Old 05-30-2007, 09:39 PM   #127
Full time employment: Posting here.
 
Join Date: Dec 2006
Posts: 860
Quote:
Originally Posted by ziggy29 View Post
I'd be inclined to agree with you except that the
Perhaps some government nudges toward a freer-market solution could help, but it could make things worse if it suddenly disrupts things too much. If it unlocked additional wealth, maybe that could help provide baseline care for those who can't afford it. Not perfect, but possibly better than the status quo if done right.
Ziggy - I don't know how much of my other posts you have read, but I really like the HSA concept if we are going to continue to have employer-sponsored coverage. Many of our groups (clients) are able to save enough in premiums to set aside the ENTIRE deductible in HSA accounts for their employees as a BENEFIT. What a concept! Lower premiums, 100% coverage for the employees AND a savings account that they can keep and grow year after year tax free if they use the money wisely.

On the other hand, I think the ultimate solution would be to have a guaranteed issue gov't sponsored catastrophic plan with preventive care and BAN employer-sponsored coverage altogether, but encourage employers to REPLACE their health plans with tax advantaged HRAs (health reimbursement arrangements) or HSAs (health savings accounts) as a BENEFIT that employees could use towards their premiums, deductible or medical expenses as they wish. At the same time, allow private carriers to sell "buy-up" plans for anyone who wants one.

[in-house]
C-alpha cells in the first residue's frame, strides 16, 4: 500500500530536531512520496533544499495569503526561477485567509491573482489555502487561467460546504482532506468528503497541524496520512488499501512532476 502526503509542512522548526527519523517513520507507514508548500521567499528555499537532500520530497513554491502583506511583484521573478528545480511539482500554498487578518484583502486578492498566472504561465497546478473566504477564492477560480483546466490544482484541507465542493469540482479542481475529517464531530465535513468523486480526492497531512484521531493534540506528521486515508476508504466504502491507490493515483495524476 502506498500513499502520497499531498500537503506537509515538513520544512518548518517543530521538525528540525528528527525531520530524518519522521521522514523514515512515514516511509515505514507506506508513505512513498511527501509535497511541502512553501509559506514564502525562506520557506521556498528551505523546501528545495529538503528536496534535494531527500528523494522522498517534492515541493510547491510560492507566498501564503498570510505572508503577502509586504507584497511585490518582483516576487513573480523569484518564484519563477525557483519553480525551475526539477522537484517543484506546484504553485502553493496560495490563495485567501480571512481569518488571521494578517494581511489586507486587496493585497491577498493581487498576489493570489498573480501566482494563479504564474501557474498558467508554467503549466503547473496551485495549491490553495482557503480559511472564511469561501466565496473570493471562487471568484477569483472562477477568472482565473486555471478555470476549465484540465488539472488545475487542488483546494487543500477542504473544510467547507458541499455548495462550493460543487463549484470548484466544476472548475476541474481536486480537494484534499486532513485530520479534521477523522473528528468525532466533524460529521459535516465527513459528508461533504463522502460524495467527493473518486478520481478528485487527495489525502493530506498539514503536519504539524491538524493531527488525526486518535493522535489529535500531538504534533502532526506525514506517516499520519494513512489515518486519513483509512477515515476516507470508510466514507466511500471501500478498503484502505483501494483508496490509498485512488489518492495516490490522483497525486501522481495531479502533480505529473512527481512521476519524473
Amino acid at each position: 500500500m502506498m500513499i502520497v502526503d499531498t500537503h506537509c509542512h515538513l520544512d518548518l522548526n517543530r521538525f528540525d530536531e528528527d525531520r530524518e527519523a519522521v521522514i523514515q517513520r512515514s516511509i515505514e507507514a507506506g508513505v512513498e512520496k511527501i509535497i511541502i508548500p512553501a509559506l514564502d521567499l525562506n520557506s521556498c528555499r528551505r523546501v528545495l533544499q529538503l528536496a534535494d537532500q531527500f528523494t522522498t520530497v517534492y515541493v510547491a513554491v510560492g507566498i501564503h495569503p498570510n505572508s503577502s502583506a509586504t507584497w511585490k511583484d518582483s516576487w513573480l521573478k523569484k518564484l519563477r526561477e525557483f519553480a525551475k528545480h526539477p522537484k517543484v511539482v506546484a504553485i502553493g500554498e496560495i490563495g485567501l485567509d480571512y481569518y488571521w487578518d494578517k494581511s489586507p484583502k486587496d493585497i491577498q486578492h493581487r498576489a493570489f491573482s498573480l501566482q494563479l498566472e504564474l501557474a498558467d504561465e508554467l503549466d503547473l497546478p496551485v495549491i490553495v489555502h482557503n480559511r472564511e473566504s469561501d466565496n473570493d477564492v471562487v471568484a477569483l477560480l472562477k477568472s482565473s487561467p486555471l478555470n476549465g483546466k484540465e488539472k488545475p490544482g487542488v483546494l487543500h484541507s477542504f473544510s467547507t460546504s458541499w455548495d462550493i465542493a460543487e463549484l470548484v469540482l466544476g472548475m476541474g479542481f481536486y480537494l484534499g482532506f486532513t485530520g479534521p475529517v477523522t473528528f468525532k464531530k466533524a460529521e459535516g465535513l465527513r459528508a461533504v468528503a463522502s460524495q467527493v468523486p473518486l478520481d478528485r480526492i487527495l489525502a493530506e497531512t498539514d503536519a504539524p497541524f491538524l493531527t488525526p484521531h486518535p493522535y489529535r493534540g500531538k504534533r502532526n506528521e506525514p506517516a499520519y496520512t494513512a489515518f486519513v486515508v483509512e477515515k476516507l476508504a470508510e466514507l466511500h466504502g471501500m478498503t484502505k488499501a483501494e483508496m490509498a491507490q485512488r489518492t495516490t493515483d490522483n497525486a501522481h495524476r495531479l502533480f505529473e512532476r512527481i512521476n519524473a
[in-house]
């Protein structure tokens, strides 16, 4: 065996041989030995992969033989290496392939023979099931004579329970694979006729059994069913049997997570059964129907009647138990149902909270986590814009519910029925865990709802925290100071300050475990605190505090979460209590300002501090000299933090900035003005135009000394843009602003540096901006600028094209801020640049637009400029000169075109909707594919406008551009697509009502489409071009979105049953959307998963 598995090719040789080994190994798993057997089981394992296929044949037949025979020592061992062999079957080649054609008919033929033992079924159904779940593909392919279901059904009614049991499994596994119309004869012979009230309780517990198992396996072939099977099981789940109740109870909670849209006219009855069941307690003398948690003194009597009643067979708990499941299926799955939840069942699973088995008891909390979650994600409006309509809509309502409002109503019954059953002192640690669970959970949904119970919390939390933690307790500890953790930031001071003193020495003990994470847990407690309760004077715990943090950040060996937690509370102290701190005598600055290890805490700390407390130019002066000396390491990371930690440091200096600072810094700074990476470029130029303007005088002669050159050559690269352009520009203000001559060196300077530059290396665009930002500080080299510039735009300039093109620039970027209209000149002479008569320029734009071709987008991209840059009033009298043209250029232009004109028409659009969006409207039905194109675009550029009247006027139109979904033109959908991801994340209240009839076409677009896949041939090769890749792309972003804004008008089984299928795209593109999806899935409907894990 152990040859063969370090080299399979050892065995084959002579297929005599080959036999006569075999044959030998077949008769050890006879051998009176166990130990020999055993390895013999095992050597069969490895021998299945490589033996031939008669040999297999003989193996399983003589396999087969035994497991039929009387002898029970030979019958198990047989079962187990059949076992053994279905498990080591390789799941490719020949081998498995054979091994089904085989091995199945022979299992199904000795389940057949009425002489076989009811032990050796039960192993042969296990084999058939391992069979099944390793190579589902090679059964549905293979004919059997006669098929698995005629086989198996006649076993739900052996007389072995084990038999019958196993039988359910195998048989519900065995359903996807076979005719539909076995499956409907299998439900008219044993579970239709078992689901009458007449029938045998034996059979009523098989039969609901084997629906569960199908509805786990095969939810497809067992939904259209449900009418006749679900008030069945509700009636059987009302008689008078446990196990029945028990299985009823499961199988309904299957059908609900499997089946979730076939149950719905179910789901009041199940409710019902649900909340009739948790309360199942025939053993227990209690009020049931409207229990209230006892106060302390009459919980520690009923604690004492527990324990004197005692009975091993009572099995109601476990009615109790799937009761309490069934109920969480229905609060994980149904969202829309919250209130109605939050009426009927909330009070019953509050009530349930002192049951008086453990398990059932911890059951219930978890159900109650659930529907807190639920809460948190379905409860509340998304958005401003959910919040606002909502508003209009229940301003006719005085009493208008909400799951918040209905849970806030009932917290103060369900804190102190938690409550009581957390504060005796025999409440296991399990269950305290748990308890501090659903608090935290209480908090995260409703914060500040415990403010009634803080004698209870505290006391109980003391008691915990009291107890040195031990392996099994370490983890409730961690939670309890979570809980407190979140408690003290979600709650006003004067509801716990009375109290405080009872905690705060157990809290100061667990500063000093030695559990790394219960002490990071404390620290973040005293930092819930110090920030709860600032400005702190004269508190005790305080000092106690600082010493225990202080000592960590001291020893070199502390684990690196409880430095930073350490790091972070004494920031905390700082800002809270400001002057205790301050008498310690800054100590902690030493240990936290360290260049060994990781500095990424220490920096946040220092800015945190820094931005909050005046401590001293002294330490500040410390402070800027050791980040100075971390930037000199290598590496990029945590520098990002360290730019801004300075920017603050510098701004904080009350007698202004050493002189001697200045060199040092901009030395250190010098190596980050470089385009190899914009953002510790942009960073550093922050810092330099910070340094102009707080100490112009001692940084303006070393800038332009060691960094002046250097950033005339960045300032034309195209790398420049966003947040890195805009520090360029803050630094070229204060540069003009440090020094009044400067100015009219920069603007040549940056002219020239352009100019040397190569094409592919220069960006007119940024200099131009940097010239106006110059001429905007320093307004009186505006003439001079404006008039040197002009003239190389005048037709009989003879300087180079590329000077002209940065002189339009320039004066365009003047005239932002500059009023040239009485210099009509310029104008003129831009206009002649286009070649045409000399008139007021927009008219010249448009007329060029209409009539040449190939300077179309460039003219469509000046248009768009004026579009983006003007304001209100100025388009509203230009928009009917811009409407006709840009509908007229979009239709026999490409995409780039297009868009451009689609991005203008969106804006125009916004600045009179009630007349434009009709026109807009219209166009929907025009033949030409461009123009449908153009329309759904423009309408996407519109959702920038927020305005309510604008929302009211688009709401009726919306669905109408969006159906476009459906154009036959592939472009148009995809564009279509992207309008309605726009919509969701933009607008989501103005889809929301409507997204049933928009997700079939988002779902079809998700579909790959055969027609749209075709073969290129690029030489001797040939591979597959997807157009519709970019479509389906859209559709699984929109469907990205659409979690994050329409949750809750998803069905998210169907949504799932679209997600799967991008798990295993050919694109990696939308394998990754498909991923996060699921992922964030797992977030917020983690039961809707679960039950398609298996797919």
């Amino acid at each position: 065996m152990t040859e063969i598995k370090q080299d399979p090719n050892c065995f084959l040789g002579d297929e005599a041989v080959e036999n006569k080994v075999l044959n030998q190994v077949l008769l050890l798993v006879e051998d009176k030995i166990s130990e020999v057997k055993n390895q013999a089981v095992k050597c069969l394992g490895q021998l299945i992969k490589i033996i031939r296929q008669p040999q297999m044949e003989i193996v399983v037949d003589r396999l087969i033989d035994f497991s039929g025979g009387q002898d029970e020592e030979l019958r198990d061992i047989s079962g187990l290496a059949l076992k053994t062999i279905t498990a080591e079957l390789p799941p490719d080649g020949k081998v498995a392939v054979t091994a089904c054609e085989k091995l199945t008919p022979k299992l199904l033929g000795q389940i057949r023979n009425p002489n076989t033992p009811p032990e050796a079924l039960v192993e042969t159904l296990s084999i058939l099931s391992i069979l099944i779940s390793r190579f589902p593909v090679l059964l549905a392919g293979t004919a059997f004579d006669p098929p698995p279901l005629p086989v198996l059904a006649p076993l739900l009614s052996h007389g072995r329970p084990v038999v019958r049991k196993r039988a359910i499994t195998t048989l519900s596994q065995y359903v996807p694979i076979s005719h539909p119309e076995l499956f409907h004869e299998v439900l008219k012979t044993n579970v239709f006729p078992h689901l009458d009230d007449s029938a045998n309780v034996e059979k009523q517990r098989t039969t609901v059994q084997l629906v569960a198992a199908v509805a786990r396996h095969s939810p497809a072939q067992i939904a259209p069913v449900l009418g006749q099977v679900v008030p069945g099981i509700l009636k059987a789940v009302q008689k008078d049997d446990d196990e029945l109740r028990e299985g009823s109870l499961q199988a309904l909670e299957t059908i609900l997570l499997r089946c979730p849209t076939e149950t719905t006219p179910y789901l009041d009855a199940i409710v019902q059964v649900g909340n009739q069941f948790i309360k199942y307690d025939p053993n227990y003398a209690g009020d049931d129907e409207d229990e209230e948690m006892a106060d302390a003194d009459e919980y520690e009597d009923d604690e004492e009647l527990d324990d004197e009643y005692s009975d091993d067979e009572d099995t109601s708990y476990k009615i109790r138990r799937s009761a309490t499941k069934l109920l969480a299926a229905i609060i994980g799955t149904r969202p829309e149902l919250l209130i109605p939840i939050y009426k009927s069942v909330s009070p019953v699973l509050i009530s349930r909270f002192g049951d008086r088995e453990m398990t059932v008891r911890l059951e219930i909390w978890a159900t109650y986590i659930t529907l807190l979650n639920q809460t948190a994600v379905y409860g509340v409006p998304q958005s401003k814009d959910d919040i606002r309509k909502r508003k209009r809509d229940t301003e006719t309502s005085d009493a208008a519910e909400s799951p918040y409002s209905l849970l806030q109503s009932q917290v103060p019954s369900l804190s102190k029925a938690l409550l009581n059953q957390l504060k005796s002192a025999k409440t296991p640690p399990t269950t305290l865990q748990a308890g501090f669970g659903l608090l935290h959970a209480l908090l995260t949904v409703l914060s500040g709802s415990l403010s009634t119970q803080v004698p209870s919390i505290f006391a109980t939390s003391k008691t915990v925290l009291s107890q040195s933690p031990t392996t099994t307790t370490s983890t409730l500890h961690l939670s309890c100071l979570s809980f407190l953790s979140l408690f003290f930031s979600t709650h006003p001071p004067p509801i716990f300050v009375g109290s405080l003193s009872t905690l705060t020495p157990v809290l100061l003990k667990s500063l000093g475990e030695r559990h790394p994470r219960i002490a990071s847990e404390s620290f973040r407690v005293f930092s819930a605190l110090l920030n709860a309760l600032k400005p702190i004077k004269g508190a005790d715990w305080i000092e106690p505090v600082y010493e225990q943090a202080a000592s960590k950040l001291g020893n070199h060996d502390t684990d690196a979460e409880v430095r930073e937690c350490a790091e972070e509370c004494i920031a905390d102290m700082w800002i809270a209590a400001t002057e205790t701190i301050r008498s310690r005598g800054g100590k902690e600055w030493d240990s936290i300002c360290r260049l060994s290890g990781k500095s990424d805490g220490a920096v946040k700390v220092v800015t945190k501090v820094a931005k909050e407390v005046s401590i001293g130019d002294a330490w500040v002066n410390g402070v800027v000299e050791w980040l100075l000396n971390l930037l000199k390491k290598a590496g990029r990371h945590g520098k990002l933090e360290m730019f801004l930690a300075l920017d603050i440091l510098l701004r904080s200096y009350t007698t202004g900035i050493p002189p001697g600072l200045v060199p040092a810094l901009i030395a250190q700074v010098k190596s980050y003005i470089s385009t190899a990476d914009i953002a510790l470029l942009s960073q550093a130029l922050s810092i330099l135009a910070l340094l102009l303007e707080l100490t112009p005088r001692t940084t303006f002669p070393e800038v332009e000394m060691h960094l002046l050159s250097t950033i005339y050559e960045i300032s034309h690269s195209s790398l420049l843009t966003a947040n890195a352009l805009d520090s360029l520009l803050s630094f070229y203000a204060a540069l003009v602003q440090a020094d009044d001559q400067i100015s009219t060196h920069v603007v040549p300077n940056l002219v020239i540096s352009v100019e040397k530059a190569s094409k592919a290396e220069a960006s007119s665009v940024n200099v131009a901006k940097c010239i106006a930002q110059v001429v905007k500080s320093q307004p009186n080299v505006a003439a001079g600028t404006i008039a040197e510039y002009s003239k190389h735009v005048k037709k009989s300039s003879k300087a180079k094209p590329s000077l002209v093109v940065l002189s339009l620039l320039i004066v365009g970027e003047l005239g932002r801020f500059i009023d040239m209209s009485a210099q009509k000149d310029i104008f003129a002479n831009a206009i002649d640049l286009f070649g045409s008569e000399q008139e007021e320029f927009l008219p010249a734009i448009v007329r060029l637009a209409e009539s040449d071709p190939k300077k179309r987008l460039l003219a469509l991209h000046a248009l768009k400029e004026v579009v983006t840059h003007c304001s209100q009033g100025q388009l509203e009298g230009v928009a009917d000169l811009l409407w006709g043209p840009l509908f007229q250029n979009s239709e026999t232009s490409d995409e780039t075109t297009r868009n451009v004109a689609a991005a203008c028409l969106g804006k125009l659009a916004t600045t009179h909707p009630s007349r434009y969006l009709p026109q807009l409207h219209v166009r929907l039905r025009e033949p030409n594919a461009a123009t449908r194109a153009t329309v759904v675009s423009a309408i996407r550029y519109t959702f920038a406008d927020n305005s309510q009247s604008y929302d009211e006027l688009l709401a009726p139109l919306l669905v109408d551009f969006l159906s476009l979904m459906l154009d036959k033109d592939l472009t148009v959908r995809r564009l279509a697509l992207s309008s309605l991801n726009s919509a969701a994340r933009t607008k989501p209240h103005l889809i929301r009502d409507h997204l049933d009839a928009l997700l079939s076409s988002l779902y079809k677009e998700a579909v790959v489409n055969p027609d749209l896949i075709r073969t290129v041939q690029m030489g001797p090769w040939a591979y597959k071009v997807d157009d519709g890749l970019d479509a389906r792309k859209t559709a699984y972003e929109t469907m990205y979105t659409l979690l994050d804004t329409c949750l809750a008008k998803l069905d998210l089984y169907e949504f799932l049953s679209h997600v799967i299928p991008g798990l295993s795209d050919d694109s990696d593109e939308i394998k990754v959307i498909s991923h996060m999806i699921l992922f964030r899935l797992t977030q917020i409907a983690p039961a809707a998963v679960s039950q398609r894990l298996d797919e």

A plan like that could save employers millions, encourage smarter usage of healthcare dollars, bring back some sense of the cost of healthcare to employees, and still potentially give people Cadillac coverage, if they work for a company that fully funds their deductible in an HRA or HSA.